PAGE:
"Hospitals are very noisy environments, electrically speaking, with lots of high voltage lines and equipment. It is a nightmare," says Gary Perlowin of Florida State Fire & Security, who installed the Network Video Technologies (NVT) system. "We installed 64 GANZ (CBC) ZC
Series dome cameras with built-in NVT transmission modules. So, right out of the camera you see UTP, which is a big time saver," states Perlowin.
The state-of-the-art, 424-bed facility is now three times the size of the previous one. Security was a prime concern during the renovation. JFK Medical Center installed a new video surveillance system with 64 dome cameras and chose UTP cable for CCTV transmission. All new cable was laid.
UTP cable is generally 22 or 24AWG copper wire that is twisted into pairs, with each pair color coded for easy tracing. Bundles can range from 2 to 2400 pairs and are available in plenum, PVC, direct burial, gopher resistant, aerial and more. UTP is categorized into grades depending on certain characteristics of the cable. Category (Cat) 2 cable is what most 20-year and older buildings have installed for their phone systems. Cat 3 cable has a tighter twist and better performance. Cat 2 or 3 cable is perfectly adequate for CCTV applications.
"The system allows for quick deployment and easy camera additions once the cable is installed," Perlowin reports. "UTP systems are also very cost effective when there are more than ten cameras and the distances extend around a large hospital campus wiring scheme."
Enhancing Security, Patient Privacy and
Protecting the integrity of medical records is critical in the healthcare environment. Audit trail is a feature that is especially helpful in this regard. The audit trail allows a security official to view modifications made to essential data fields such as the level of security clearance?ultimately protecting sensitive company and personnel information.
This feature is especially useful for healthcare companies charged with protecting medical records due to the Health Insurance Portability and Accountability Act (HIPAA). HIPAA includes provisions that mandate the adoption of federal privacy protections for individually identifiable health information. Companies not meeting the requirements set forth in HIPAA could face large civil fines and criminal penalties.
"As companies look to meet federal regulations such as HIPAA, auditing changes to security systems becomes vital," comments Paul J. Piccolomini, vice president of research and development for Tyco's Access Control and Video product lines. "With the new full field level audit functionality, a trail of information will exist to unveil any modifications made to the access control system?indicating who changed the data, when it was changed, and what the data was before the change."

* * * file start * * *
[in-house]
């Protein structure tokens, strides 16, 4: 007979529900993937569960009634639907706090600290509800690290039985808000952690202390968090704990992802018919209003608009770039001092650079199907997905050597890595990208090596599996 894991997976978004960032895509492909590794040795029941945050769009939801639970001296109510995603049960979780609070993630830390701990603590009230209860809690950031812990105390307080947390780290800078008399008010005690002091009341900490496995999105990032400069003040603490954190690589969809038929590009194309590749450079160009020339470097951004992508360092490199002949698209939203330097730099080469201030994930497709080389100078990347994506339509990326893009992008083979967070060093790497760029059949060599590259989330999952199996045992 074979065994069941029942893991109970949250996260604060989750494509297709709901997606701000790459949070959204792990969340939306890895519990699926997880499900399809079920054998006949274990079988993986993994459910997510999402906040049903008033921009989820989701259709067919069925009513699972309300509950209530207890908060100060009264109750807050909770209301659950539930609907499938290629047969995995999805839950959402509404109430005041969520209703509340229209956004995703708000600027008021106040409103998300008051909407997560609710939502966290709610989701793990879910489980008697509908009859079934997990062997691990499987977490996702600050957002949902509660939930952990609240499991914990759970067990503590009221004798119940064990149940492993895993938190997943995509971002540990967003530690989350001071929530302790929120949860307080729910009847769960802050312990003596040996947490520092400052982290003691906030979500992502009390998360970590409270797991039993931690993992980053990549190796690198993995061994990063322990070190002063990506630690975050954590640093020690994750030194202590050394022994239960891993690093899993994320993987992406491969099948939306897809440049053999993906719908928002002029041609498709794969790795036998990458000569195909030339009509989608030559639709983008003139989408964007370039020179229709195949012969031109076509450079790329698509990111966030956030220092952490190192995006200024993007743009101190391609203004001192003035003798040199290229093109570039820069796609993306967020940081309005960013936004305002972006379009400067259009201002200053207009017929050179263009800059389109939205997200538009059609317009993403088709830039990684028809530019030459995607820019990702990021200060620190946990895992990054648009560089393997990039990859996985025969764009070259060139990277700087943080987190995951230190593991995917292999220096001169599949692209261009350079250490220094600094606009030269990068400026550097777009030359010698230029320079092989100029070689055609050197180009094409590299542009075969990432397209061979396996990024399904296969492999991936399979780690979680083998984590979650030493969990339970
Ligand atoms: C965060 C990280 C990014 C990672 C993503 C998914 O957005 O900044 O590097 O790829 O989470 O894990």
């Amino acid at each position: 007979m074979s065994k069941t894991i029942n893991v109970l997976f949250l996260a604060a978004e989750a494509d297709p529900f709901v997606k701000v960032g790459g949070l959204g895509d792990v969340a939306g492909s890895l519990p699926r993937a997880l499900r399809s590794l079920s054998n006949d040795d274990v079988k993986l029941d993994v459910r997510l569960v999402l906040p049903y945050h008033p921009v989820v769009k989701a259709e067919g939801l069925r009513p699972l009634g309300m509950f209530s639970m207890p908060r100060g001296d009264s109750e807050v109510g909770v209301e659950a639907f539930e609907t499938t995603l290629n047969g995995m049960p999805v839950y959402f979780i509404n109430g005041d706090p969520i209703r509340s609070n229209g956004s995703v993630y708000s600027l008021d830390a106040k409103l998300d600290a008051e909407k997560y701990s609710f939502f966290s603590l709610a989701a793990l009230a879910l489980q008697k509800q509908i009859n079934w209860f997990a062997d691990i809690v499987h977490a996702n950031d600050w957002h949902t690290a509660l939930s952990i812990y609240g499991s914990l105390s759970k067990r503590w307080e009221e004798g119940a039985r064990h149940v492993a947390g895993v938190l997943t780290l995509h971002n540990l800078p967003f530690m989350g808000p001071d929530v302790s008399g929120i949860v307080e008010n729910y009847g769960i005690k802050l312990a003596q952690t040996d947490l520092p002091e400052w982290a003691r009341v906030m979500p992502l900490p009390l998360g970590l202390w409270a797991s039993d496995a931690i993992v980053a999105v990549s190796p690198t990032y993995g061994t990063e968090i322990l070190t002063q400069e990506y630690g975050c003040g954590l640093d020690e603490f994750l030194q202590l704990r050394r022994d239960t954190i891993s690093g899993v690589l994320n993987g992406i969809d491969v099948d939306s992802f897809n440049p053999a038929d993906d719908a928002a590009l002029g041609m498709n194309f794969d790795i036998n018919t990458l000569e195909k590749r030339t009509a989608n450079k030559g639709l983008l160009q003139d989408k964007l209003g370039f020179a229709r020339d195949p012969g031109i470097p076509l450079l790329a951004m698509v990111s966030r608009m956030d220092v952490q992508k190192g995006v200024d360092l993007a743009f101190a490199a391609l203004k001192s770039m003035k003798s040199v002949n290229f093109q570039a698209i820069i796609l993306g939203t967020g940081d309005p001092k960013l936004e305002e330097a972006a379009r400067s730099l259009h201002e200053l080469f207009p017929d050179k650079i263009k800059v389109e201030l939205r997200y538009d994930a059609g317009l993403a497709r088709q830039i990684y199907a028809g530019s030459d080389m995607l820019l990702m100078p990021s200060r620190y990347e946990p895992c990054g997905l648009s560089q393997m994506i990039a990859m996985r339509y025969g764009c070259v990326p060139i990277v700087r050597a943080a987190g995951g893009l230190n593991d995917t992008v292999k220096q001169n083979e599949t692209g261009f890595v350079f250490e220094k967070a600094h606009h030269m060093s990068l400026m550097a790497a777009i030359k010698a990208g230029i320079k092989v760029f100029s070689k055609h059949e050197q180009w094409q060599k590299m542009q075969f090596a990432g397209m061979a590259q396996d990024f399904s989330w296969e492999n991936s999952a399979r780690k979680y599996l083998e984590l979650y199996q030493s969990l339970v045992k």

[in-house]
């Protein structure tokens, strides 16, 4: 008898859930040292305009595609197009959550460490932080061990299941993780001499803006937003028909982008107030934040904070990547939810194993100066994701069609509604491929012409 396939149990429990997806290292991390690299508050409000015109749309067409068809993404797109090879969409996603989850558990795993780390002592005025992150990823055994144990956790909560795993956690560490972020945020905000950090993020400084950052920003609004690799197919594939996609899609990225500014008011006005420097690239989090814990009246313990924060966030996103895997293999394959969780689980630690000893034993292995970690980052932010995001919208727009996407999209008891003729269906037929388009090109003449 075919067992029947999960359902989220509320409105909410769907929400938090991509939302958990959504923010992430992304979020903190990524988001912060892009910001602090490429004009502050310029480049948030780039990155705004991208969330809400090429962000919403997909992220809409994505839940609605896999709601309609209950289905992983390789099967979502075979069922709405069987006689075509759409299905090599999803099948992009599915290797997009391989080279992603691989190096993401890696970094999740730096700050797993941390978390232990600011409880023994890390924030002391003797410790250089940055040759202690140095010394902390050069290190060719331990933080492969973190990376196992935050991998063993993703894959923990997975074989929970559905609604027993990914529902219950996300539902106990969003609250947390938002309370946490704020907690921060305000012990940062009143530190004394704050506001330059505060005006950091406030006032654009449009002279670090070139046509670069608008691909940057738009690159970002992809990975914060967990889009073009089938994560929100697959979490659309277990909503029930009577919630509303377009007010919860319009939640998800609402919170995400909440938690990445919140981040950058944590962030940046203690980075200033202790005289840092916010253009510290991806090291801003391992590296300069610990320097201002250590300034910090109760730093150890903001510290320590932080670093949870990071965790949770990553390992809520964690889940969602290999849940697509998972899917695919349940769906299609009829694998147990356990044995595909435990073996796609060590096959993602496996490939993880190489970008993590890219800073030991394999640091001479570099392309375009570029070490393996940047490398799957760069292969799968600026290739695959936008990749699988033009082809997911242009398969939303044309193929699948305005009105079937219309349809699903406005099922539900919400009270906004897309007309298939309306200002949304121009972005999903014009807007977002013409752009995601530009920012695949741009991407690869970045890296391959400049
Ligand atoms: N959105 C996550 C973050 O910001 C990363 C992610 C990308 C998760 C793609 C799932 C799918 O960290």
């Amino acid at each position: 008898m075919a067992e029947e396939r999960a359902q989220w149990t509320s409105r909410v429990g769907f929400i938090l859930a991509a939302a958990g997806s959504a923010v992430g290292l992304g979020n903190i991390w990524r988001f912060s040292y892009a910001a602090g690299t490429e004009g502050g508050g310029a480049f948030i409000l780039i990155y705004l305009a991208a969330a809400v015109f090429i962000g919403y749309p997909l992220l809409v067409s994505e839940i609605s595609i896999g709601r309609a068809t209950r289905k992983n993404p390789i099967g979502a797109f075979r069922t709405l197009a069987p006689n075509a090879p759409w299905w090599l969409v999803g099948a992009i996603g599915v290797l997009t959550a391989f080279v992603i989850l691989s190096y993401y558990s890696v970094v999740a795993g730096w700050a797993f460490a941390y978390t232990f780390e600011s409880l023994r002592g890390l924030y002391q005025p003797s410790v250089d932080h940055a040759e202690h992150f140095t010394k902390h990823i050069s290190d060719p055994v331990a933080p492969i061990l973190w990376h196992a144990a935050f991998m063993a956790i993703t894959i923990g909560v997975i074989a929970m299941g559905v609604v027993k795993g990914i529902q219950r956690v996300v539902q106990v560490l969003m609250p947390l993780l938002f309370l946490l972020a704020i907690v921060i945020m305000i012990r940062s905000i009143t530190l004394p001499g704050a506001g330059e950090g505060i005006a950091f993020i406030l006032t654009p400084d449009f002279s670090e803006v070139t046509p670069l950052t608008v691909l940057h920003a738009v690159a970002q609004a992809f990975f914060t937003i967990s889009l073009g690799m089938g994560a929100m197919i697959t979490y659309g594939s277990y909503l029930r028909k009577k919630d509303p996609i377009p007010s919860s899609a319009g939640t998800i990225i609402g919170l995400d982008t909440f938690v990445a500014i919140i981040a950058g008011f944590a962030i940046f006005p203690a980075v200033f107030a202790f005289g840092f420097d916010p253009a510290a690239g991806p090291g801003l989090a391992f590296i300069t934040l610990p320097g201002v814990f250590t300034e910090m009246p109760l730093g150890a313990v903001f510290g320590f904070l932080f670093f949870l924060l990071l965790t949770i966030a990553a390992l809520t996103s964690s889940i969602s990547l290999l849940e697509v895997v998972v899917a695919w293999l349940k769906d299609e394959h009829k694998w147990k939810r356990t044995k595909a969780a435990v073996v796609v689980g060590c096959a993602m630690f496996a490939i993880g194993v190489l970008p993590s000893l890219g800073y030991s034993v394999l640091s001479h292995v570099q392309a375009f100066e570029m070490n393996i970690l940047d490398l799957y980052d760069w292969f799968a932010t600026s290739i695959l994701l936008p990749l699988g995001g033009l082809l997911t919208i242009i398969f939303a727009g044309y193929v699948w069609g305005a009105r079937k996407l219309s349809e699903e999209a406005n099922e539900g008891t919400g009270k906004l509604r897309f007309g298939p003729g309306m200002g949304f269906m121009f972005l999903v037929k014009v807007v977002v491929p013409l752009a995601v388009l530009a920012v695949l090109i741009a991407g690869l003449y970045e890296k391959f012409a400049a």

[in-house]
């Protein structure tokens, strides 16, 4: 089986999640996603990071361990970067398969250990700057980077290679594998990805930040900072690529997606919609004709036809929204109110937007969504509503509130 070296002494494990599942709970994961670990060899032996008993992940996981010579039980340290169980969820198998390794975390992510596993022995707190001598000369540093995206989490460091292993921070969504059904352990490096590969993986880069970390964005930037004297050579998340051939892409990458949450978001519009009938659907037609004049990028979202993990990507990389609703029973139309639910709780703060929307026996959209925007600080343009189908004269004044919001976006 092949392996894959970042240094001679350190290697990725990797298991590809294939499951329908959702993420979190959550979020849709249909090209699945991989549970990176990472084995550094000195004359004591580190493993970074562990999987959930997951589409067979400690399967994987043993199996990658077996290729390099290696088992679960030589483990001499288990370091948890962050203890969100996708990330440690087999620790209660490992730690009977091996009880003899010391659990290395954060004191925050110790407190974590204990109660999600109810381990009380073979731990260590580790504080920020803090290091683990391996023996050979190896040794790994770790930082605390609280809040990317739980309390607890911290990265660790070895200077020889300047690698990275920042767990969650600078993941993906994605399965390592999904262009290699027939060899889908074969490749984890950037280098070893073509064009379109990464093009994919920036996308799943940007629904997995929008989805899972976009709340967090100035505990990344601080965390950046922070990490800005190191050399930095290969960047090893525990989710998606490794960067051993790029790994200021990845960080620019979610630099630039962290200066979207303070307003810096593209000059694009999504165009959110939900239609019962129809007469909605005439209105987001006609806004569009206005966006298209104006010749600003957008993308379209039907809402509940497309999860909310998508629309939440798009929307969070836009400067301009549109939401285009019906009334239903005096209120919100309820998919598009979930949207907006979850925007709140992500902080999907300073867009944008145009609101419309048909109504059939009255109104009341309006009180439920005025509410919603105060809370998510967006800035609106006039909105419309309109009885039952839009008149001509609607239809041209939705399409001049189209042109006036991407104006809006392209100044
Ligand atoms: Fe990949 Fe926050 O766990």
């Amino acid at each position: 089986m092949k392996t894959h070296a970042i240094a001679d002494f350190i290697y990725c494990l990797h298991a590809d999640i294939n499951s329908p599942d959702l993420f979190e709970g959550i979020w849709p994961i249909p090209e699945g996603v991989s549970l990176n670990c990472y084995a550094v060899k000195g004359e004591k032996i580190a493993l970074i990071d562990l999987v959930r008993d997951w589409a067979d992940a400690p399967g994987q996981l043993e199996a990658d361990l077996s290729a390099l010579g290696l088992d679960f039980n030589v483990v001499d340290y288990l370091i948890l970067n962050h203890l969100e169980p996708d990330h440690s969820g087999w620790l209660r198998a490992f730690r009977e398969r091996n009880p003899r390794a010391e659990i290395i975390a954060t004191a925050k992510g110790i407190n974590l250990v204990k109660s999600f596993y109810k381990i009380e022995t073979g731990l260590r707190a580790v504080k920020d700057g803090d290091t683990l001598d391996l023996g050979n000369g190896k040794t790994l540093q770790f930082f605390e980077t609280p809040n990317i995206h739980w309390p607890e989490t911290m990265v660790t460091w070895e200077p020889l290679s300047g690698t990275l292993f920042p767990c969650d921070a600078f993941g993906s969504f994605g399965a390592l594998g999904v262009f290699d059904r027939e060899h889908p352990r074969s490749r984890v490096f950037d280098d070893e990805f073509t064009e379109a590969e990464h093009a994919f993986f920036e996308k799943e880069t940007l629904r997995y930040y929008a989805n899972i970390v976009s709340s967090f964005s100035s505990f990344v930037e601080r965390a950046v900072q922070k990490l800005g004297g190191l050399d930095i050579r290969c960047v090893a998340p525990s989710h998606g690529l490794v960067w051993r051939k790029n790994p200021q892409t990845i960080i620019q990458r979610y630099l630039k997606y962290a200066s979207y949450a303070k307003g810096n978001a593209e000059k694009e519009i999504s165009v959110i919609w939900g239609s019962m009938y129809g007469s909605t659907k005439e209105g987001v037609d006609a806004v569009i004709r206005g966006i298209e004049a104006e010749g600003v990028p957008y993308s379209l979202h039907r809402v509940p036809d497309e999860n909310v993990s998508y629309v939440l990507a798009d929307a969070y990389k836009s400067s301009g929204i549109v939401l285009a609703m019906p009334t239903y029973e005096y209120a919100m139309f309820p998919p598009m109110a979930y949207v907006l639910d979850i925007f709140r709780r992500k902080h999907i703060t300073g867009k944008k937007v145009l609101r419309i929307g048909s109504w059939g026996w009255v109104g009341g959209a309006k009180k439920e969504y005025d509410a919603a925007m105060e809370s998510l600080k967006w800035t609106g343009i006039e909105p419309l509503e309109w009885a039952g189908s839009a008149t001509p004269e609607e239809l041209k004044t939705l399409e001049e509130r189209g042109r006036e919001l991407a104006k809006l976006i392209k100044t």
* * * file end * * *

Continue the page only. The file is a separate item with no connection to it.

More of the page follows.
Hospitals, insurance agencies and other healthcare companies can now use the audit trail feature within Software House's C-CURE to help meet this provision. C-CURE 800 (version 8.2) now includes enhanced audit trail capabilities to address HIPAA compliance. In addition to the audit trail feature, other enhancements such as database partitioning simplify the provisioning process to improve both security and business processes.
Biometric enrollment support is an additional feature of the latest C-CURE. Through supporting various biometrics?such as fingerprint verification?the C-CURE ID badging system enhances security without the need for customers to invest in new card and reader technology. C-CURE 800/8000 is a scalable access control system, which seamlessly integrates numerous applications including digital video, ERP, visitor management, and HR systems and third-party devices such as fire alarms, sprinkler systems and burglar alarms.
From the Maternity Ward to Medicine Cabinets
Consider offering offline locking systems to healthcare facilities. Ranging from traditional door openings to individual cabinet and keypad locks, they represent opportunities for you and solutions to your customers. Many customers can't afford online access to a large number of doors. There are still many rooms, from medical supply closets to individual doctors' offices at hospitals, that need tighter access. The beauty of computer managed (CM) locking systems is that they work with a variety of access control credentials. Securing computer rooms and sensitive patient data has a new urgency for healthcare providers, such as Sloan-Kettering, which secures its computer room with a CM locks from Schlage.